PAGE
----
Sewing is literal magic to me. It gives me the ability to use my creative powers to create things for my wardrobe that I know I’ll wear and love. I love the process and challenges that it comes with. It helps me forget about my daily routines and get out of my head and into a physical space.
Sidenote: I really enjoyed reading about why all of you Seamworkers love sewing when we put together this month’s issue.
To tell you a bit about how much I love sewing, I want to take you through my process of sewing the Jo pattern from this month’s release.
Do you have a perfect shirt that you wear all the time? I have one, MAYBE two, and definitely would like to have a few more. When I saw Jo, I was so excited about the potential for how chic yet comfortable it looked—which are definitely two of my favorite words to describe the style I strive for. Currently, dresses don’t really catch my eye—I’m more of a pants-and-top type of person, and so I was happy that Chelsea planned to show us how to hack the Jo dress into a top!
When preparing for the project, I thought about the fabric I should use. I’ve been trying not to spend as much money on fabric these days, so I went shopping in my stash and found a few great contenders for this project. I ended up using a lightweight cotton shirting that I’ve had for a few years now. I think it will be the perfect weight for a nice and easy top to go with a variety of layers. Since the fabric is striped, I thought playing with the direction a bit would be nice. I planned out that the placket and yoke would be vertical while the rest of the pieces would run horizontally.
Since I wanted to make a top instead of a dress, I measured both the front and back and made a judgment call by laying the pattern up against my body. I figured out that I wanted to take around 16″ off the front and the back. So, I measured from the bottom up and hacked both pieces at the mark I made. You can also follow this month’s Pattern Hackers to get the same effect. I knew that the bottom of the dress was narrower than I wanted, so that’s why I just ended up hacking it off completely rather than properly shortening the pattern.
One thing I didn’t plan for was when I hit a hiccup in planning my cutting layout. I misread one of the pattern pieces for cut 1 and not 2, so this is a reminder to always remember to read carefully! But luckily—LUCKILY—I could squeeze one more piece out of the amount I had in the direction I wanted it to be.
Something I noticed when I started sewing was that my fabric grew quite a bit after cutting the pattern pieces out. I knew this would affect some of my other pieces down the road, so I made sure to staystitch and stabilize according to the instructions.
As time went on, I was at the step to sew buttonholes on the placket. I always like to do a test buttonhole because my brain can never remember if my buttonhole stitch starts at the bottom or the top. So, I pulled out a scrap piece of fabric and did a nice little test and put it away to start sewing buttonholes on to where I was actually supposed to have them—or so I thought. I finished up all my buttonholes on the placket, and after some seam ripping and re-sewing, they looked great!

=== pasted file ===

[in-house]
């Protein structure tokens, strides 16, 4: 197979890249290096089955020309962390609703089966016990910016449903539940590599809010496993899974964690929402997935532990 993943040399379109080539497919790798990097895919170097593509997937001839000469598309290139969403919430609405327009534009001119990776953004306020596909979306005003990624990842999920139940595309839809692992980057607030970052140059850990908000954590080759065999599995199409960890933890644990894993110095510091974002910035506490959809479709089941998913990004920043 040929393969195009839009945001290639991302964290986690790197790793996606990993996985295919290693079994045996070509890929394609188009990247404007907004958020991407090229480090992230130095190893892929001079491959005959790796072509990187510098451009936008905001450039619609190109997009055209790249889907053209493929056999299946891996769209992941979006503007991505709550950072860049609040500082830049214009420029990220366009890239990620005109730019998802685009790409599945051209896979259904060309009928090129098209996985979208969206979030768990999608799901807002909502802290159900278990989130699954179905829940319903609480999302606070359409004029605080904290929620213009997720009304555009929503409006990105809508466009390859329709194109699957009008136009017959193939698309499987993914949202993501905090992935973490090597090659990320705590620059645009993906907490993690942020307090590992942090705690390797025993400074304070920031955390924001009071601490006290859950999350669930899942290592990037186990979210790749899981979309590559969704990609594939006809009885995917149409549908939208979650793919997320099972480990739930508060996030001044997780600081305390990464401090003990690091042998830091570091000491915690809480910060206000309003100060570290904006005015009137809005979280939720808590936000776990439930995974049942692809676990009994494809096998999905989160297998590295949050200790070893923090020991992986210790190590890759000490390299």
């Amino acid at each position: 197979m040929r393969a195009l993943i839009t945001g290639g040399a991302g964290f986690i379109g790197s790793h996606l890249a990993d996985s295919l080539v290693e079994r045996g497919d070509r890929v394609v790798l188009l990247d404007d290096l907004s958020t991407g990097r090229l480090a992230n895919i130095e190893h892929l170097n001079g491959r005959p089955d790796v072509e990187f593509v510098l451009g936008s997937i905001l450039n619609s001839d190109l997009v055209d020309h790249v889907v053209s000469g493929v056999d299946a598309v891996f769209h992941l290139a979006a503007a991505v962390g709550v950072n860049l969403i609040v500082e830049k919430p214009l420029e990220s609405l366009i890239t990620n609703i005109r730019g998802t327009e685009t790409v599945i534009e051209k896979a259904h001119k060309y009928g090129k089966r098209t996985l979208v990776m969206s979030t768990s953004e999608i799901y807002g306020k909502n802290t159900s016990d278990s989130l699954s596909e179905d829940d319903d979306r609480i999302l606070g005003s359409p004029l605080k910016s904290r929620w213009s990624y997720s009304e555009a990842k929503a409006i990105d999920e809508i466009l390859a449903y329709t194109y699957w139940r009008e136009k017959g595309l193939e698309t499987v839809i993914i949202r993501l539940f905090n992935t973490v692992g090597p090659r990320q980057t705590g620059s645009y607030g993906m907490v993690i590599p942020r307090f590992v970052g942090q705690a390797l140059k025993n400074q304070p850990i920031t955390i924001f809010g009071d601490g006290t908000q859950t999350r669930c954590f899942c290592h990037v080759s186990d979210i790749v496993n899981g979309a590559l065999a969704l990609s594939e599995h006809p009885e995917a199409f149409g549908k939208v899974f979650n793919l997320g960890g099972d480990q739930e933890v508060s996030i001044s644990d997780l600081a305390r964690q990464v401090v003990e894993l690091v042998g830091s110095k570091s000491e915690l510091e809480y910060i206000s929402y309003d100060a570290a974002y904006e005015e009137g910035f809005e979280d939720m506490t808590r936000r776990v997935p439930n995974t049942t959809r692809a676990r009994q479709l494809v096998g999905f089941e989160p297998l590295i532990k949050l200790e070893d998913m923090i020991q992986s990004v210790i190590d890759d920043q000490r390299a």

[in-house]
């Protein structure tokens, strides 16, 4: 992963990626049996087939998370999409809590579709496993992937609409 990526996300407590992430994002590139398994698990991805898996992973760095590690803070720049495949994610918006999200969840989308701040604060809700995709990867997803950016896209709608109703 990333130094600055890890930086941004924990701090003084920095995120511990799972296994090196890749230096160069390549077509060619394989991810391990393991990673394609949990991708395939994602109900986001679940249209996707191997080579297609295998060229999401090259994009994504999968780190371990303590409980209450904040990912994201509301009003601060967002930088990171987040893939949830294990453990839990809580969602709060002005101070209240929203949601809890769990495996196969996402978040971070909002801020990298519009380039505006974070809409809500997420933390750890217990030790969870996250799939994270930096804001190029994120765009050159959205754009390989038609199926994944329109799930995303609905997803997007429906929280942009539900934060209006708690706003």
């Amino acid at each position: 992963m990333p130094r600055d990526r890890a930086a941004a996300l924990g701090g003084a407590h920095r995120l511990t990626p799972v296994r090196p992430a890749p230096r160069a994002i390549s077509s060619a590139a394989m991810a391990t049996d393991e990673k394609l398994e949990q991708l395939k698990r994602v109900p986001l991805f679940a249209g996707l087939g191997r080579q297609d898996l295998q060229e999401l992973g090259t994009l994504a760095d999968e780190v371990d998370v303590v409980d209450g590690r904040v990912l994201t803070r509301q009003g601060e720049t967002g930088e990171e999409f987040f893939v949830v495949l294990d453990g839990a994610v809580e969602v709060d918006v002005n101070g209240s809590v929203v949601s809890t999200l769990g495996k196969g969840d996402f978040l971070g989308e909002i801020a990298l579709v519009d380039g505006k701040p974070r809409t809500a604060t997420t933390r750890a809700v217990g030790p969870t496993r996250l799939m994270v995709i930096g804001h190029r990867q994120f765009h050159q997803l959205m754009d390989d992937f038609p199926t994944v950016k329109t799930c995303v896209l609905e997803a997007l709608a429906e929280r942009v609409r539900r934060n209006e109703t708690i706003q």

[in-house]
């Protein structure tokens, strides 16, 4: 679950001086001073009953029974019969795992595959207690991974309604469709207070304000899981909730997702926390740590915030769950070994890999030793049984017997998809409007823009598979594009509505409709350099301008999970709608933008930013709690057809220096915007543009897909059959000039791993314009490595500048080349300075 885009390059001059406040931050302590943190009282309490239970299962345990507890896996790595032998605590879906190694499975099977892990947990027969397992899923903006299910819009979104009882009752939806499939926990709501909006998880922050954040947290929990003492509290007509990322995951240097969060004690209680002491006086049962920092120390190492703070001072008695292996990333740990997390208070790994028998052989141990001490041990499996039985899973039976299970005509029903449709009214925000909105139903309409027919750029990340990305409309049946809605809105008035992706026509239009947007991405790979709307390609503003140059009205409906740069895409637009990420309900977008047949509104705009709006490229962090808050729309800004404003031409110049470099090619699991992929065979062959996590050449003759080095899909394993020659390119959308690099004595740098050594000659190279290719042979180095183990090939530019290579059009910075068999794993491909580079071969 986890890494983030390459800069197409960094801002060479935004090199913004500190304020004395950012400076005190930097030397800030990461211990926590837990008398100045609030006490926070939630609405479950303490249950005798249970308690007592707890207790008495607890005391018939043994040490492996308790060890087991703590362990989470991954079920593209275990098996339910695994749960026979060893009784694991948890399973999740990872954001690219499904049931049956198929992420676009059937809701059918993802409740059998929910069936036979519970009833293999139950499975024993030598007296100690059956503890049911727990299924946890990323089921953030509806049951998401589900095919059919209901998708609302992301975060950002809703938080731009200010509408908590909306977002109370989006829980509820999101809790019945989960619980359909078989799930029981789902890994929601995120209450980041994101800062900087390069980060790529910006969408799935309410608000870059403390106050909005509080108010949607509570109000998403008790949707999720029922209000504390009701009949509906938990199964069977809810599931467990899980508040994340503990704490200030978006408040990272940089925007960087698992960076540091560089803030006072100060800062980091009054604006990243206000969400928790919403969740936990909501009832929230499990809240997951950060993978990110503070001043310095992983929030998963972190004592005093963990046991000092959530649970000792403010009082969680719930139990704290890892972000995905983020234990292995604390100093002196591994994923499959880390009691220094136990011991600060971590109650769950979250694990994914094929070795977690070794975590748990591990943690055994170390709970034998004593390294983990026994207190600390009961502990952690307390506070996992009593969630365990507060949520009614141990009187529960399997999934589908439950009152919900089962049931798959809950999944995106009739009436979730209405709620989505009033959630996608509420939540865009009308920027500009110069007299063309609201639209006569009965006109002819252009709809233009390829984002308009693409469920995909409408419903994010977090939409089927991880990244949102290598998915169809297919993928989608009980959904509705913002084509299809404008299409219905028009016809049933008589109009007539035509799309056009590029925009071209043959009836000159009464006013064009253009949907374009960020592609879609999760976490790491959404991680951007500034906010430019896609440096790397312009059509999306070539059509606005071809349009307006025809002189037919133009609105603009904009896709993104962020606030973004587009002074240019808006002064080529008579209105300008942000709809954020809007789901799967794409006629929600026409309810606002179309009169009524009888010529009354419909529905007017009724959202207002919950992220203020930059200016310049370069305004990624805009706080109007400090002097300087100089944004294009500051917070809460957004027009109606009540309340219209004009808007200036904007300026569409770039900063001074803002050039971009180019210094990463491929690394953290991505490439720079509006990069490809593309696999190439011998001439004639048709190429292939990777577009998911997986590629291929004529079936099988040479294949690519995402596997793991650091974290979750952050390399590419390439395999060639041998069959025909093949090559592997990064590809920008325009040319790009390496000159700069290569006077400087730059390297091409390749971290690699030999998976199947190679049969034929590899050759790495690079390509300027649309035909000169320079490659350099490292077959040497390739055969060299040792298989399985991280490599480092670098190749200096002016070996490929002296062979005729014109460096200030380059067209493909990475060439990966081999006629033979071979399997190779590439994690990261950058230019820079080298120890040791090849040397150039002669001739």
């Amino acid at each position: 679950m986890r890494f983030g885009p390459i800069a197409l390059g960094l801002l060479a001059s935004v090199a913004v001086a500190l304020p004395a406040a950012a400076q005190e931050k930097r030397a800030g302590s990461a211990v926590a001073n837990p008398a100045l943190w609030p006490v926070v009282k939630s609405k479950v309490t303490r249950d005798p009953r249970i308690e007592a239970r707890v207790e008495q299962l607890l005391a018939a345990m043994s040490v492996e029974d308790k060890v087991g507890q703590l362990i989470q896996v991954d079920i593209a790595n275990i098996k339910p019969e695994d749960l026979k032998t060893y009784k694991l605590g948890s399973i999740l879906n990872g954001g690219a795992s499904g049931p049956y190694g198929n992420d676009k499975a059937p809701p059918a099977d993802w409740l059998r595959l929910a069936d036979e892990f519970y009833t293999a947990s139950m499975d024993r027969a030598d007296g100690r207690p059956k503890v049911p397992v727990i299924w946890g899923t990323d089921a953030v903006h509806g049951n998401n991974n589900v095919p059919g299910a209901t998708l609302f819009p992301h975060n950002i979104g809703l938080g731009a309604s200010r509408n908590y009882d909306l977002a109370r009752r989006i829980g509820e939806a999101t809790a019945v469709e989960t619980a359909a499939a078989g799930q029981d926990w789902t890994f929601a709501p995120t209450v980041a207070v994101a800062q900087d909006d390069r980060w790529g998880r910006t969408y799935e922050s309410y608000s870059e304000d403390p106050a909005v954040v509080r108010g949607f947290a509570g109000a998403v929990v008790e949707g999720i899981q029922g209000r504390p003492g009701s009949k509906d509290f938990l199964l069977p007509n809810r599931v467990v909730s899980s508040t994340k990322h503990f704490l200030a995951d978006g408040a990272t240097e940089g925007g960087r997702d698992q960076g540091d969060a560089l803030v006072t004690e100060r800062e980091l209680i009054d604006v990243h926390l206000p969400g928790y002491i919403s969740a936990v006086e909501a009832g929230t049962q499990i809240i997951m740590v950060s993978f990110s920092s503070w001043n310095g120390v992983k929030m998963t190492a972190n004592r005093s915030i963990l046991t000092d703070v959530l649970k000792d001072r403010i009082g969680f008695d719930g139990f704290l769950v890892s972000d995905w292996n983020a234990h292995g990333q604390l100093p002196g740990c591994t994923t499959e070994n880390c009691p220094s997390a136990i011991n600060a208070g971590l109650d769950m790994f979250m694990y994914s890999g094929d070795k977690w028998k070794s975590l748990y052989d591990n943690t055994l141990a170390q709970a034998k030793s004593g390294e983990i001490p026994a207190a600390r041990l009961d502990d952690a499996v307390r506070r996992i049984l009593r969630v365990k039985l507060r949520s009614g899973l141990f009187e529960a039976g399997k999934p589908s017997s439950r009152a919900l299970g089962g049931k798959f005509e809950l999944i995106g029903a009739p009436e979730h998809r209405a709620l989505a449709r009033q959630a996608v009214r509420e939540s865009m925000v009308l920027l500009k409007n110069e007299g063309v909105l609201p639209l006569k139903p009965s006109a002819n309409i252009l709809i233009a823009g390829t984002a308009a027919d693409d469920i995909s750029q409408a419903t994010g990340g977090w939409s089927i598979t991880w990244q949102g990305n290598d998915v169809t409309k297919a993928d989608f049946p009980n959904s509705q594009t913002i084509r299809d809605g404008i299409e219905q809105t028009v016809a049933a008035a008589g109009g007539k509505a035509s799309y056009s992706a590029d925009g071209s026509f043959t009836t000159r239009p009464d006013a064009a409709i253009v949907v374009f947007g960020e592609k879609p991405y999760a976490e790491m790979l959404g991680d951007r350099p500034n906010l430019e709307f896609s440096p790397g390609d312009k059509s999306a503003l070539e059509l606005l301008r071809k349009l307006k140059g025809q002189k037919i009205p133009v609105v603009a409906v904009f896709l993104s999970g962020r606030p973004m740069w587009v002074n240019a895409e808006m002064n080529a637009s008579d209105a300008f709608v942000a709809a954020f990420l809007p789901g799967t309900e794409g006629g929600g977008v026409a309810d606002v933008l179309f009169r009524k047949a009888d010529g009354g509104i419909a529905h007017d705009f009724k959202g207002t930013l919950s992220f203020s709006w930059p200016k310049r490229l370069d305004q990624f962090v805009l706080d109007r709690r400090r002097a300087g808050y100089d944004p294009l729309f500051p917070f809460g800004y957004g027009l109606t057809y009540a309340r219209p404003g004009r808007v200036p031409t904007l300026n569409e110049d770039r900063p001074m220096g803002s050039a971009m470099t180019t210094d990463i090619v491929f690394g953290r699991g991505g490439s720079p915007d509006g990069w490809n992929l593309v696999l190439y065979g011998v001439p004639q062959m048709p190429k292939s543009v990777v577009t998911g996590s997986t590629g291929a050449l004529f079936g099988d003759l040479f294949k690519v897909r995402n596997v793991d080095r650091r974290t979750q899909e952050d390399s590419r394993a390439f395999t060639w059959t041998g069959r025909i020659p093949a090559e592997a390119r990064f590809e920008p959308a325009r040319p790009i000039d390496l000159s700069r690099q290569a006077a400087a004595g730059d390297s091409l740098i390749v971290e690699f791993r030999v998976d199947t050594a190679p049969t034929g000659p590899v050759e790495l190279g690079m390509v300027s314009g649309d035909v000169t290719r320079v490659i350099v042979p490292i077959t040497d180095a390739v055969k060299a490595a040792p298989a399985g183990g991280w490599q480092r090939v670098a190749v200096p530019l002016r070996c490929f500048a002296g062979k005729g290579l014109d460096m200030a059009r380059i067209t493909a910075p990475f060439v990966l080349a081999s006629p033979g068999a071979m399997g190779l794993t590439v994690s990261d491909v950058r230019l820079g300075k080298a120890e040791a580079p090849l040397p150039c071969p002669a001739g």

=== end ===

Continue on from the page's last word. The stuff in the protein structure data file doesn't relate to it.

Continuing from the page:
Remember that test buttonhole I was just telling you about? Later, as I was assembling the yokes, I noticed my fabric wasn’t laying down the way I wanted it to, and I saw that there was the freaking “test” buttonhole that I did earlier in the process. I was bummed, but also thought it was hilarious. Talk about a sewing blooper. I thought I did such a good job by testing something, but it turns out it was on something not testable. Overall, it ended up okay. Good thing I had ripped out so many buttonholes earlier on, so I was well-practiced.
As time went on, I really wanted to sit and admire all the little details that I did on this shirt. The gathers might be my favorite part. Making gathers is fun for me. I used to think it was a pain in the butt, but after really doing them properly, I love it when a project incorporates them.
The collar mishap
Remember when I said earlier that my fabric grew a lot? Well, it REALLY grew in the collar. I was getting to one of the last steps with the collar, and my notches weren’t aligning that perfectly. I realized that it was probably due to the fabric stretching over time, so I made it work and tried my best to get it as evenly as I could. I ended up with around 1″ longer on each side. It was an easy fix, and I knew that, but it can still derail the process. Luckily, I had the time to sit back and assess what I should do and move forward. I made sure it would fit by trying it on and then trimmed and sewed it to the correct length it needed to be to match the other pattern pieces it ultimately attached to.
Stuff like this happens to me a lot. But I always try and just make it work. You can always unpick and try something different, especially on smaller pieces like a collar or placket, because more than likely you’ll have some extra fabric to cut out a new one.
By no means is this shirt without flaws. There are flaws here and there, but I’m really proud of how this shirt came together. It feels truly like something I’m going to keep for a long time, and I’m so happy I got to spend time sewing it.